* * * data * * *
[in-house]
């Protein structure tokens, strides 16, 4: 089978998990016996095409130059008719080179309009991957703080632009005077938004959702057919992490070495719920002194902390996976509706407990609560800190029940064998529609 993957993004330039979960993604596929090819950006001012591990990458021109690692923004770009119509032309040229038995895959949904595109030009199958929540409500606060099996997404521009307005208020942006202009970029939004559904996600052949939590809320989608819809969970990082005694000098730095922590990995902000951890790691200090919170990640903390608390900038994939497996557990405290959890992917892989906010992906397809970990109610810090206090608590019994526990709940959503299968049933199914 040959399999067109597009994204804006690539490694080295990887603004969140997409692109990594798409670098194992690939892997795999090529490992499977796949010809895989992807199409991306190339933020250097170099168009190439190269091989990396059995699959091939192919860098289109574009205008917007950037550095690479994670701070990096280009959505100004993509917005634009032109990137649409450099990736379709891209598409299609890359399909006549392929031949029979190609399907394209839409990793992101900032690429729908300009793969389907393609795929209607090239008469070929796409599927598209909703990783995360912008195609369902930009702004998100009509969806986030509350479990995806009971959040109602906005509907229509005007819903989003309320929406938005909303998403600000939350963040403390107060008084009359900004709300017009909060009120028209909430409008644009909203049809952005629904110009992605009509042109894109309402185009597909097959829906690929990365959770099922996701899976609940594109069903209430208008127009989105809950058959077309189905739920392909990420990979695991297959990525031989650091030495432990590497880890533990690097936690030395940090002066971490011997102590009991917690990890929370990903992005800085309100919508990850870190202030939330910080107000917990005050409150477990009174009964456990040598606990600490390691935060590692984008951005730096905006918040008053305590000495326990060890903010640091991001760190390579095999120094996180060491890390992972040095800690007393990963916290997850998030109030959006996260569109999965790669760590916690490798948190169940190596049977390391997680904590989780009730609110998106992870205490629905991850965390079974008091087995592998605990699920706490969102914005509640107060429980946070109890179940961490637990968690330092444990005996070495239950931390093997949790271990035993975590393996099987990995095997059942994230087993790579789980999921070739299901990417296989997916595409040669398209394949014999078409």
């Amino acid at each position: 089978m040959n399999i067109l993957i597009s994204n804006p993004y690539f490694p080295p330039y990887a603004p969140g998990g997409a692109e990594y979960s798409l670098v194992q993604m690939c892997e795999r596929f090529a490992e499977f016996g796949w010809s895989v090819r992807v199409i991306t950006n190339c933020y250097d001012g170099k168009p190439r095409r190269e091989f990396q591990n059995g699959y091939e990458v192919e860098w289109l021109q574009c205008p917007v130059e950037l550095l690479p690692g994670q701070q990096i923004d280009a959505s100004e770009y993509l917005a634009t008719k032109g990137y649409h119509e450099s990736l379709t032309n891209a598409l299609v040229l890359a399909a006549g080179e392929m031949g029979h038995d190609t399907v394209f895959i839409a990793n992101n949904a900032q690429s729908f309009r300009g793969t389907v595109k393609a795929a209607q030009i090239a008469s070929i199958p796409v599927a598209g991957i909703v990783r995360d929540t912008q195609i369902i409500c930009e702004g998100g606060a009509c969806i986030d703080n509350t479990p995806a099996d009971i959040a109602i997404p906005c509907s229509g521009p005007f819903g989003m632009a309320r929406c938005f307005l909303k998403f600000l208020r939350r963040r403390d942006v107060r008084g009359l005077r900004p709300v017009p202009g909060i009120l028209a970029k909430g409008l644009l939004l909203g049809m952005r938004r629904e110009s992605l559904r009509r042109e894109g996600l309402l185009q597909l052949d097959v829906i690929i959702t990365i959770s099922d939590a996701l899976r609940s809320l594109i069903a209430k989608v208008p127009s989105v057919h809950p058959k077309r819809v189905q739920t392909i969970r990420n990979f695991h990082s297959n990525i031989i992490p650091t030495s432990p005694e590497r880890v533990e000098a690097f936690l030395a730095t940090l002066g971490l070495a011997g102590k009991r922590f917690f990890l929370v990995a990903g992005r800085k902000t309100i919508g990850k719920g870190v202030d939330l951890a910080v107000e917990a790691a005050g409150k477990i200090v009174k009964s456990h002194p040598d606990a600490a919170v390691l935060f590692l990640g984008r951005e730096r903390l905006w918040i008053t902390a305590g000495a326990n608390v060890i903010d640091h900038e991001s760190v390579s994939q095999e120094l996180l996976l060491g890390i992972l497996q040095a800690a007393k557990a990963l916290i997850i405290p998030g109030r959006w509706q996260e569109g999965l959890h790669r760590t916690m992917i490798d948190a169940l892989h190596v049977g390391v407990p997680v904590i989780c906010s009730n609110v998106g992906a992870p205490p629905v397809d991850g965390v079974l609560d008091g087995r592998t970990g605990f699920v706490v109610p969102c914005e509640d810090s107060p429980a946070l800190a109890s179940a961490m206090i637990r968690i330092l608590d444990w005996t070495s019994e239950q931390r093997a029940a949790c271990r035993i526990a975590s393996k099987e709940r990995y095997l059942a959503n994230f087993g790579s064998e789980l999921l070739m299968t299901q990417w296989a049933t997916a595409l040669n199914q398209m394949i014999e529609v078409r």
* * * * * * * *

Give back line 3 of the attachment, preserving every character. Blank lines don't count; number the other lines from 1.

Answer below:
């Amino acid at each position: 089978m040959n399999i067109l993957i597009s994204n804006p993004y690539f490694p080295p330039y990887a603004p969140g998990g997409a692109e990594y979960s798409l670098v194992q993604m690939c892997e795999r596929f090529a490992e499977f016996g796949w010809s895989v090819r992807v199409i991306t950006n190339c933020y250097d001012g170099k168009p190439r095409r190269e091989f990396q591990n059995g699959y091939e990458v192919e860098w289109l021109q574009c205008p917007v130059e950037l550095l690479p690692g994670q701070q990096i923004d280009a959505s100004e770009y993509l917005a634009t008719k032109g990137y649409h119509e450099s990736l379709t032309n891209a598409l299609v040229l890359a399909a006549g080179e392929m031949g029979h038995d190609t399907v394209f895959i839409a990793n992101n949904a900032q690429s729908f309009r300009g793969t389907v595109k393609a795929a209607q030009i090239a008469s070929i199958p796409v599927a598209g991957i909703v990783r995360d929540t912008q195609i369902i409500c930009e702004g998100g606060a009509c969806i986030d703080n509350t479990p995806a099996d009971i959040a109602i997404p906005c509907s229509g521009p005007f819903g989003m632009a309320r929406c938005f307005l909303k998403f600000l208020r939350r963040r403390d942006v107060r008084g009359l005077r900004p709300v017009p202009g909060i009120l028209a970029k909430g409008l644009l939004l909203g049809m952005r938004r629904e110009s992605l559904r009509r042109e894109g996600l309402l185009q597909l052949d097959v829906i690929i959702t990365i959770s099922d939590a996701l899976r609940s809320l594109i069903a209430k989608v208008p127009s989105v057919h809950p058959k077309r819809v189905q739920t392909i969970r990420n990979f695991h990082s297959n990525i031989i992490p650091t030495s432990p005694e590497r880890v533990e000098a690097f936690l030395a730095t940090l002066g971490l070495a011997g102590k009991r922590f917690f990890l929370v990995a990903g992005r800085k902000t309100i919508g990850k719920g870190v202030d939330l951890a910080v107000e917990a790691a005050g409150k477990i200090v009174k009964s456990h002194p040598d606990a600490a919170v390691l935060f590692l990640g984008r951005e730096r903390l905006w918040i008053t902390a305590g000495a326990n608390v060890i903010d640091h900038e991001s760190v390579s994939q095999e120094l996180l996976l060491g890390i992972l497996q040095a800690a007393k557990a990963l916290i997850i405290p998030g109030r959006w509706q996260e569109g999965l959890h790669r760590t916690m992917i490798d948190a169940l892989h190596v049977g390391v407990p997680v904590i989780c906010s009730n609110v998106g992906a992870p205490p629905v397809d991850g965390v079974l609560d008091g087995r592998t970990g605990f699920v706490v109610p969102c914005e509640d810090s107060p429980a946070l800190a109890s179940a961490m206090i637990r968690i330092l608590d444990w005996t070495s019994e239950q931390r093997a029940a949790c271990r035993i526990a975590s393996k099987e709940r990995y095997l059942a959503n994230f087993g790579s064998e789980l999921l070739m299968t299901q990417w296989a049933t997916a595409l040669n199914q398209m394949i014999e529609v078409r």